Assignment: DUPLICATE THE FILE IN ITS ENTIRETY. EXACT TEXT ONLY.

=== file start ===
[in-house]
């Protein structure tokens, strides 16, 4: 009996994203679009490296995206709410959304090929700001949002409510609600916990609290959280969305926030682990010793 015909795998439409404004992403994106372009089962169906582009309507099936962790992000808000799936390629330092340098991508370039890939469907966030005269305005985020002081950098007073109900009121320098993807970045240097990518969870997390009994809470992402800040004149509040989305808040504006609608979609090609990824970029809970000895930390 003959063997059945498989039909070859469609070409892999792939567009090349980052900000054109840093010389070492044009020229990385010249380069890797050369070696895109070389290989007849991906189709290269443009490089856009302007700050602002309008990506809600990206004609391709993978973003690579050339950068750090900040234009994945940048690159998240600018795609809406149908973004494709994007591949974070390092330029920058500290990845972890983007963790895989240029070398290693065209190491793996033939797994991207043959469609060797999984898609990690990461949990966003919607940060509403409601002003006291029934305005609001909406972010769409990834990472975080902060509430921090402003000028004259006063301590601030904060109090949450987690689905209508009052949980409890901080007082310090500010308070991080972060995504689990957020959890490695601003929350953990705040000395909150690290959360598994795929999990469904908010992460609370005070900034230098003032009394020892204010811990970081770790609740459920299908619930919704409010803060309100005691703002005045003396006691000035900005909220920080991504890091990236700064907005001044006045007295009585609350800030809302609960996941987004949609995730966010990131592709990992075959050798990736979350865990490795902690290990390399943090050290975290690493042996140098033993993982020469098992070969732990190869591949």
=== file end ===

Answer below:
[in-house]
């Protein structure tokens, strides 16, 4: 009996994203679009490296995206709410959304090929700001949002409510609600916990609290959280969305926030682990010793 015909795998439409404004992403994106372009089962169906582009309507099936962790992000808000799936390629330092340098991508370039890939469907966030005269305005985020002081950098007073109900009121320098993807970045240097990518969870997390009994809470992402800040004149509040989305808040504006609608979609090609990824970029809970000895930390 003959063997059945498989039909070859469609070409892999792939567009090349980052900000054109840093010389070492044009020229990385010249380069890797050369070696895109070389290989007849991906189709290269443009490089856009302007700050602002309008990506809600990206004609391709993978973003690579050339950068750090900040234009994945940048690159998240600018795609809406149908973004494709994007591949974070390092330029920058500290990845972890983007963790895989240029070398290693065209190491793996033939797994991207043959469609060797999984898609990690990461949990966003919607940060509403409601002003006291029934305005609001909406972010769409990834990472975080902060509430921090402003000028004259006063301590601030904060109090949450987690689905209508009052949980409890901080007082310090500010308070991080972060995504689990957020959890490695601003929350953990705040000395909150690290959360598994795929999990469904908010992460609370005070900034230098003032009394020892204010811990970081770790609740459920299908619930919704409010803060309100005691703002005045003396006691000035900005909220920080991504890091990236700064907005001044006045007295009585609350800030809302609960996941987004949609995730966010990131592709990992075959050798990736979350865990490795902690290990390399943090050290975290690493042996140098033993993982020469098992070969732990190869591949």